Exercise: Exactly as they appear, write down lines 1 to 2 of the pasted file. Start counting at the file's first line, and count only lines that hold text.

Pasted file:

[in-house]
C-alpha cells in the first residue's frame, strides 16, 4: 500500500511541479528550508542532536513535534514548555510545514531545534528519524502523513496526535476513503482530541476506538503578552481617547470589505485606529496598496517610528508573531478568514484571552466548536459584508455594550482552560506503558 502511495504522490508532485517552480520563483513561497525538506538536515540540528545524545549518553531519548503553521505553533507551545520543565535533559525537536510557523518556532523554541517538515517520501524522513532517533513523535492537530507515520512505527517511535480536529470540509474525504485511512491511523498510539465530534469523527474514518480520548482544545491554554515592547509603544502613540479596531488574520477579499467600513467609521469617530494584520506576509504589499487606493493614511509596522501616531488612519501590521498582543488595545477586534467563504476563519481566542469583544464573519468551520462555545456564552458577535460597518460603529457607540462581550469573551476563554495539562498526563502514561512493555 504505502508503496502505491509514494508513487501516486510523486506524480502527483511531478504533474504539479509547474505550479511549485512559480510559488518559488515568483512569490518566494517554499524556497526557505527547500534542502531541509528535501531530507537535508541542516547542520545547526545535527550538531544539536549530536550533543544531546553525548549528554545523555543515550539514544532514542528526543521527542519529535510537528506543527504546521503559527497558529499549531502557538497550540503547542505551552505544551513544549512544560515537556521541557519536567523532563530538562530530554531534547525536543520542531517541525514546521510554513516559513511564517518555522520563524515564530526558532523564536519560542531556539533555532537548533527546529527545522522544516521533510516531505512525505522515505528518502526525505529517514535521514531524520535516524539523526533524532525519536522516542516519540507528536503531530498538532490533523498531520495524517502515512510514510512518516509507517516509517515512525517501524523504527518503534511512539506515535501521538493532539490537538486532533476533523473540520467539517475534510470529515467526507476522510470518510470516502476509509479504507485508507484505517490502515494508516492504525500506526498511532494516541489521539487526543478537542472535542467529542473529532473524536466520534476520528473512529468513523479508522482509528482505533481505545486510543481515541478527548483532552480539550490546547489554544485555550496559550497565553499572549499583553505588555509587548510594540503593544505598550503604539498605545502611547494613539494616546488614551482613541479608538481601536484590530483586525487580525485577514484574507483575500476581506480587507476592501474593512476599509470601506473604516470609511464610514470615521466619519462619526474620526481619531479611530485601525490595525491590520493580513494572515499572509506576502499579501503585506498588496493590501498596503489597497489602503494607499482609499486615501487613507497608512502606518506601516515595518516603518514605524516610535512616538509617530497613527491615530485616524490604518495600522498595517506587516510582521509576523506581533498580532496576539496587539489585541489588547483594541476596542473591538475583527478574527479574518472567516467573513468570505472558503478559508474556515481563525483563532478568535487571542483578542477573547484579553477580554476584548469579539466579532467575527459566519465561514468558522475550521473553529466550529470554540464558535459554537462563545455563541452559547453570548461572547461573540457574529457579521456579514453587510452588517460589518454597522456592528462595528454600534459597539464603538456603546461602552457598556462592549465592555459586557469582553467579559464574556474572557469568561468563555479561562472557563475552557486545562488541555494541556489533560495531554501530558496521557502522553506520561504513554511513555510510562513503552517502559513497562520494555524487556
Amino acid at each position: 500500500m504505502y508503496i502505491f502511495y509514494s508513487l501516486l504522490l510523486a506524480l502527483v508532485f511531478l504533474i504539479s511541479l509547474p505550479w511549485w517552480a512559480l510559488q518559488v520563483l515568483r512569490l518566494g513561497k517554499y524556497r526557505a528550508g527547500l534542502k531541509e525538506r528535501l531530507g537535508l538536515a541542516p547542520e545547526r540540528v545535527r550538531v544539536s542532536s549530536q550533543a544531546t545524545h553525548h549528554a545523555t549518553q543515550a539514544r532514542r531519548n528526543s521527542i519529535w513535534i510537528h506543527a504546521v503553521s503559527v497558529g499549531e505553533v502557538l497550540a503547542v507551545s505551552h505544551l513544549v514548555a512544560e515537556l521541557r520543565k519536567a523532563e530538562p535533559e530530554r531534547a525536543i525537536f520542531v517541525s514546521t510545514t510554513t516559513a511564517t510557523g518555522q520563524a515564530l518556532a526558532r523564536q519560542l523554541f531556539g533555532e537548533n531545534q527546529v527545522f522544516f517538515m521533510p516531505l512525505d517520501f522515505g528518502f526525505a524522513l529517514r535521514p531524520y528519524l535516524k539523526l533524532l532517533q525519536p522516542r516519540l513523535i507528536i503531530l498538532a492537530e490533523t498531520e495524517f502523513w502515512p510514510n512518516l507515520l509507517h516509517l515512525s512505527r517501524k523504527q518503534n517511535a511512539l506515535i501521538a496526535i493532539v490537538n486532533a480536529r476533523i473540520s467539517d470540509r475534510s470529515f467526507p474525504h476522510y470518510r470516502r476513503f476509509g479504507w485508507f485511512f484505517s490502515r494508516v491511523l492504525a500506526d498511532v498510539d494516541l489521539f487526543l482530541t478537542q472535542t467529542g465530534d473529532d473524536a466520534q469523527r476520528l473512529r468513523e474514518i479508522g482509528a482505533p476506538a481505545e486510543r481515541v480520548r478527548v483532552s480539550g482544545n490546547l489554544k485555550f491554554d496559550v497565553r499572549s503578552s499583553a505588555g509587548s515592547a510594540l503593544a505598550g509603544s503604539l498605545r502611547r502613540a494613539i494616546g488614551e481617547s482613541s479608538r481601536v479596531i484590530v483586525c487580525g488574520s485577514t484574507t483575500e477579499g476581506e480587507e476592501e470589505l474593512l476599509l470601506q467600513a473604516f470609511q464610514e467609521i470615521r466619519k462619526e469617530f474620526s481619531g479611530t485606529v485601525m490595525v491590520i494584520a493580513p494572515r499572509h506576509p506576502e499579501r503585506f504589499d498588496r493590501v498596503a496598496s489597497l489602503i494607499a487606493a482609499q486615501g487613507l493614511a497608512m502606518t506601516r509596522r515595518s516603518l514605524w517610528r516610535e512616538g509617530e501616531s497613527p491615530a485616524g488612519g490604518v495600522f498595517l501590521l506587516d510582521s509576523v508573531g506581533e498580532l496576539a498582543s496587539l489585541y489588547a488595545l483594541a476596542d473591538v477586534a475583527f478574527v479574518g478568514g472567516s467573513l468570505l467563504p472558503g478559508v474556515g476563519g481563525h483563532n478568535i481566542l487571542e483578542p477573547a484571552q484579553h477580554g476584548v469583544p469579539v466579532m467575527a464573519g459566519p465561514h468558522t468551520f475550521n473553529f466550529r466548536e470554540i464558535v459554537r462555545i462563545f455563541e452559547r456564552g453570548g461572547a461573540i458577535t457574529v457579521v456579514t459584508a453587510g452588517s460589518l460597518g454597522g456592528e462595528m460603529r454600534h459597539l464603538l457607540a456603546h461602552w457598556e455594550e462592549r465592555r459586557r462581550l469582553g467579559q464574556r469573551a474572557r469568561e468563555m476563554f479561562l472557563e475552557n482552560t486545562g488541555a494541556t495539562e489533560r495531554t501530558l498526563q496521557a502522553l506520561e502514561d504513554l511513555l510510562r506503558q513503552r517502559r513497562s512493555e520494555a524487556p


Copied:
[in-house]
C-alpha cells in the first residue's frame, strides 16, 4: 500500500511541479528550508542532536513535534514548555510545514531545534528519524502523513496526535476513503482530541476506538503578552481617547470589505485606529496598496517610528508573531478568514484571552466548536459584508455594550482552560506503558 502511495504522490508532485517552480520563483513561497525538506538536515540540528545524545549518553531519548503553521505553533507551545520543565535533559525537536510557523518556532523554541517538515517520501524522513532517533513523535492537530507515520512505527517511535480536529470540509474525504485511512491511523498510539465530534469523527474514518480520548482544545491554554515592547509603544502613540479596531488574520477579499467600513467609521469617530494584520506576509504589499487606493493614511509596522501616531488612519501590521498582543488595545477586534467563504476563519481566542469583544464573519468551520462555545456564552458577535460597518460603529457607540462581550469573551476563554495539562498526563502514561512493555 504505502508503496502505491509514494508513487501516486510523486506524480502527483511531478504533474504539479509547474505550479511549485512559480510559488518559488515568483512569490518566494517554499524556497526557505527547500534542502531541509528535501531530507537535508541542516547542520545547526545535527550538531544539536549530536550533543544531546553525548549528554545523555543515550539514544532514542528526543521527542519529535510537528506543527504546521503559527497558529499549531502557538497550540503547542505551552505544551513544549512544560515537556521541557519536567523532563530538562530530554531534547525536543520542531517541525514546521510554513516559513511564517518555522520563524515564530526558532523564536519560542531556539533555532537548533527546529527545522522544516521533510516531505512525505522515505528518502526525505529517514535521514531524520535516524539523526533524532525519536522516542516519540507528536503531530498538532490533523498531520495524517502515512510514510512518516509507517516509517515512525517501524523504527518503534511512539506515535501521538493532539490537538486532533476533523473540520467539517475534510470529515467526507476522510470518510470516502476509509479504507485508507484505517490502515494508516492504525500506526498511532494516541489521539487526543478537542472535542467529542473529532473524536466520534476520528473512529468513523479508522482509528482505533481505545486510543481515541478527548483532552480539550490546547489554544485555550496559550497565553499572549499583553505588555509587548510594540503593544505598550503604539498605545502611547494613539494616546488614551482613541479608538481601536484590530483586525487580525485577514484574507483575500476581506480587507476592501474593512476599509470601506473604516470609511464610514470615521466619519462619526474620526481619531479611530485601525490595525491590520493580513494572515499572509506576502499579501503585506498588496493590501498596503489597497489602503494607499482609499486615501487613507497608512502606518506601516515595518516603518514605524516610535512616538509617530497613527491615530485616524490604518495600522498595517506587516510582521509576523506581533498580532496576539496587539489585541489588547483594541476596542473591538475583527478574527479574518472567516467573513468570505472558503478559508474556515481563525483563532478568535487571542483578542477573547484579553477580554476584548469579539466579532467575527459566519465561514468558522475550521473553529466550529470554540464558535459554537462563545455563541452559547453570548461572547461573540457574529457579521456579514453587510452588517460589518454597522456592528462595528454600534459597539464603538456603546461602552457598556462592549465592555459586557469582553467579559464574556474572557469568561468563555479561562472557563475552557486545562488541555494541556489533560495531554501530558496521557502522553506520561504513554511513555510510562513503552517502559513497562520494555524487556